City waives permit fees, to have storm debris removed
Published 9:29 am Wednesday, October 17, 2018
By Beth Alston
AMERICUS — As people continue the cleanup process from Hurricane Michael, the Americus city council voted unanimously Monday to waive permit fees for 120 days, and to have storm debris removed for the next 30 days. But the debris collection has caveats.
Larry Riner, city Public Works director, gave some guidelines for debris collection, all of which are part of the city’s code of ordinances.
• Small debris such as small limbs, pine cones, pine straw and leaves can be collected and placed at the curb of the residence for collection.
• Limbs and yard trimmings cannot exceed 5 inches in diameter and can be no more than 5 ft. long.
• Limbs and yard trimmings measuring from 5 to 12 inches in diameter must be cut to no more than 1 ft. long.
• No limbs or yard trimmings larger than 12 inches in diameter will be picked up by the city or any entity the city has contracted.
• Yard trimmings and limbs from vacant lots will be picked up, but only when such debris is generated from the vacant lot.
• Yard waste bags or containers must be placed at least 6 ft. away from vehicles, trees, poles, fences, mailboxes, fire hydrants, low-hanging trees, limbs, branches, power lines, guy wires, or other obstructions.
• Lawn services and contractors are responsible for bagging the yard waste and other waste they generate and disposing of it.
• Grass clippings, weeds, leaves, and other small yard waste materials must be bagged or placed in a container with a lid prior to being placed on the curb for pickup.
• Yard waste bags may be placed in the right of way, the street pavement or in roadside ditches as long as the flow of water or flow of traffic is not inhibited or changed.
• It is unlawful to place or mix yard trimmings with municipal solid waste within the city.
• It is unlawful to dump any solid waste on any property, in any waters or in any storm water collection system.
• It is unlawful to place any litter, trash, trees, grass, or other rubbish over or within 5 ft. of a storm drain, drop inlet, culvert or manhole.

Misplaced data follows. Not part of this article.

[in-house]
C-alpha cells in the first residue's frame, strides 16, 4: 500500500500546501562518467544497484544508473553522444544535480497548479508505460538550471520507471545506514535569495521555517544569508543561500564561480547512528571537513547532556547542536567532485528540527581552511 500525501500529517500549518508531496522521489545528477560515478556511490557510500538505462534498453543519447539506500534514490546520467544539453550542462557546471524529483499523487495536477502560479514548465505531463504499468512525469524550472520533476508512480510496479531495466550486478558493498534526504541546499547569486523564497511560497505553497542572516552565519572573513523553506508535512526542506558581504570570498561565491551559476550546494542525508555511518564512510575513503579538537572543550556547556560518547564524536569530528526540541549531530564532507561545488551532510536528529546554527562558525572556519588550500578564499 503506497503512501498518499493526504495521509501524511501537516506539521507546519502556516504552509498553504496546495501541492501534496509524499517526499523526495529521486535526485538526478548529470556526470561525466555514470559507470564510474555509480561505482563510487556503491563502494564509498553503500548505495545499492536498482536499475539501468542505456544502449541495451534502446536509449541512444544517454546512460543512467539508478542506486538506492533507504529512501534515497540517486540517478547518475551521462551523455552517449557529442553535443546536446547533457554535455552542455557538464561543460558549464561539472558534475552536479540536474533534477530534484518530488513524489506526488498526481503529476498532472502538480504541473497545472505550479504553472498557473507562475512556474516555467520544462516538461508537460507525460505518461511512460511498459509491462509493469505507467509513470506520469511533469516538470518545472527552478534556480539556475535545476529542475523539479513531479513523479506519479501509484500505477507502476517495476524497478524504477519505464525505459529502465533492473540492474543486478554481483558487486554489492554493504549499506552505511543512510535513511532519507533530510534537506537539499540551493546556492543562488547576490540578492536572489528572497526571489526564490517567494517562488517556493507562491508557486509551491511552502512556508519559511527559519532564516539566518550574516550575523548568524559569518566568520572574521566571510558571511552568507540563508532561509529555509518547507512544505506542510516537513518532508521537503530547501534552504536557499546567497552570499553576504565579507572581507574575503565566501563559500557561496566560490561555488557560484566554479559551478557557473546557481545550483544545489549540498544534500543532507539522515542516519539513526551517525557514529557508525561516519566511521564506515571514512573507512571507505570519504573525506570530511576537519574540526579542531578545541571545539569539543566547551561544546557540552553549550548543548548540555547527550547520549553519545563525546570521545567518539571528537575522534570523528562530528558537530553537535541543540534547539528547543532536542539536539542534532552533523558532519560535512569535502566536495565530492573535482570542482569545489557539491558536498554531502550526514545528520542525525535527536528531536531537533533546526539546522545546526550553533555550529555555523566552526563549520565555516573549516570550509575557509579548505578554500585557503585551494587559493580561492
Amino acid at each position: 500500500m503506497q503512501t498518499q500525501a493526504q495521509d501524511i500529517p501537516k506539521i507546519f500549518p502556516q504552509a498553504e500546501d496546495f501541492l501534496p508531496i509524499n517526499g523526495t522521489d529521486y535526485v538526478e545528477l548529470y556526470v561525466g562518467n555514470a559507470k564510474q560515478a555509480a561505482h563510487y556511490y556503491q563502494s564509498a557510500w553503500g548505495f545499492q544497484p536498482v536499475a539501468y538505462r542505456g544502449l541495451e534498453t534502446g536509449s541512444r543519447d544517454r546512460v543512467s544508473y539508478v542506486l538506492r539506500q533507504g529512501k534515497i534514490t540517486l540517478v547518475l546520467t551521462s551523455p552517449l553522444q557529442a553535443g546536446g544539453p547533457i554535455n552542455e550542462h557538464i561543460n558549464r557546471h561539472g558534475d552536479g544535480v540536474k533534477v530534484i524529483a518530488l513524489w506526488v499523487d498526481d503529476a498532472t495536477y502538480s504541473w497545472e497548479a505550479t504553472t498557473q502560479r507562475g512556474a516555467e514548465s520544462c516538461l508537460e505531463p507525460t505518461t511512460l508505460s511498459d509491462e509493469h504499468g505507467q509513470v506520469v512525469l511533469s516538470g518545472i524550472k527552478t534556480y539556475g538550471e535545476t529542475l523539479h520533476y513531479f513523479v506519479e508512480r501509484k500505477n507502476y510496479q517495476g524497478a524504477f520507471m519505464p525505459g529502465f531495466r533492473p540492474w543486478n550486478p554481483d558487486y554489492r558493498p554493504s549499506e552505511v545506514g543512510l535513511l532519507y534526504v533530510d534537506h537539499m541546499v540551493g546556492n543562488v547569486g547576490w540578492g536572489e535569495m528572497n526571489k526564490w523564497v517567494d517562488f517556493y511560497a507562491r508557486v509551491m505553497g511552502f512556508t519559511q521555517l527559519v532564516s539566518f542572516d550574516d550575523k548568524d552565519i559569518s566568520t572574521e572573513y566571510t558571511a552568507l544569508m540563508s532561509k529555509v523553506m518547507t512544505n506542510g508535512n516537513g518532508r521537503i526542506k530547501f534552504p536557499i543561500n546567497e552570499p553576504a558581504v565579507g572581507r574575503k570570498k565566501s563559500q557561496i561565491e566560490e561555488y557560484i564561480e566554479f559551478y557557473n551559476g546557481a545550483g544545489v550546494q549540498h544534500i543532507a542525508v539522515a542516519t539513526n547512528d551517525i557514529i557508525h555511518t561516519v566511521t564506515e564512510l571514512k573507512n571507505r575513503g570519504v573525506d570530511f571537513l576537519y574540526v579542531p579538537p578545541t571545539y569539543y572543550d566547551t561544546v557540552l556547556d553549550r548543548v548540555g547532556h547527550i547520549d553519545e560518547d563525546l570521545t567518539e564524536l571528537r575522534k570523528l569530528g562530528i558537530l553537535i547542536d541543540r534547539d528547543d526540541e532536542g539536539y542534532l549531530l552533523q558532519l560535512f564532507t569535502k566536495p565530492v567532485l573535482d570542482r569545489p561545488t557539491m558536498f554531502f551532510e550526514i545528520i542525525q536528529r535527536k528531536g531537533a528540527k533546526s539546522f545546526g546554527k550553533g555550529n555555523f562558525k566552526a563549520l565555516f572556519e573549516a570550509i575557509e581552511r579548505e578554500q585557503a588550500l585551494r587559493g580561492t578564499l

• No person shall leave outside any building or in a place accessible to children any appliance, refrigerator, freezer, or other container which has an airtight snap lock or similar device without first removing the door.
The city, which is contracted with Advance Disposal for garbage collection, will use a subcontractor which specializes in storm debris collection, F5 Hauling, at a cost of $20 per cubic yard. The city will be reimbursed for 75 percent of the cost by FEMA for all debris removed within 30 days.
The Sumter County Board of Commissioners voted last week to allow citizens to place storm debris on the county’s right of way for collection.
In other business, during its agenda setting session held Monday (moved from last Thursday), the mayor and city council discussed other items.
• They unanimously approved the contract for LMIG street paving projects which includes Belinda Circle, International Boulevard, South Jackson Street and Winchester Street with a built-in contingency at a bid price of $ 496,040. The funds will come from unspent LMIG funds from 2016, 2017, and 2018, and a 10 percent match from the TSPLOST. Any leftover funds will be used to pave other streets in the city.
• Nigel Poole, Sumter County EMA director, gave a briefing on damages from Hurricane Michael. (See maps). He said he doesn’t anticipate any individual assistance from FEMA because “what we were hit with is nothing compared to those south of us.” He expressed his appreciation for the city’s team in the hours before, during and since the hurricane. Americus Fire & Emergency Services Chief Roger Bivins said his department received between 150 and 200 calls Thursday after the storm passed. Poole said the Regional E911 Center’s lines went down around 4 a.m. Thursday and all calls were directed to his cell phone from all eight counties in the region. The calls were logged and he dispatched various agencies such as EMS, police and fire.
It was reiterated that the city has a no-burn policy in effect. No one can legally burn anything outdoors.
• Larry Riner also briefed the mayor and council on the post-closure of a county landfill several years ago. He said after a recent meeting with county officials, there are some maintenance issues associated with the closure. He said the state EPD has visited but there is no consent order yet. The landfill has recently been surveyed, he said, and the county is seeking an RFQ for engineering services for this type of project. Riner said the cost could be between $200,000 to $600,000 and being that the city used most of the space in the landfill, the city’s share will be 67 percent. He explained that the county has to spend money first in order to be reimbursed.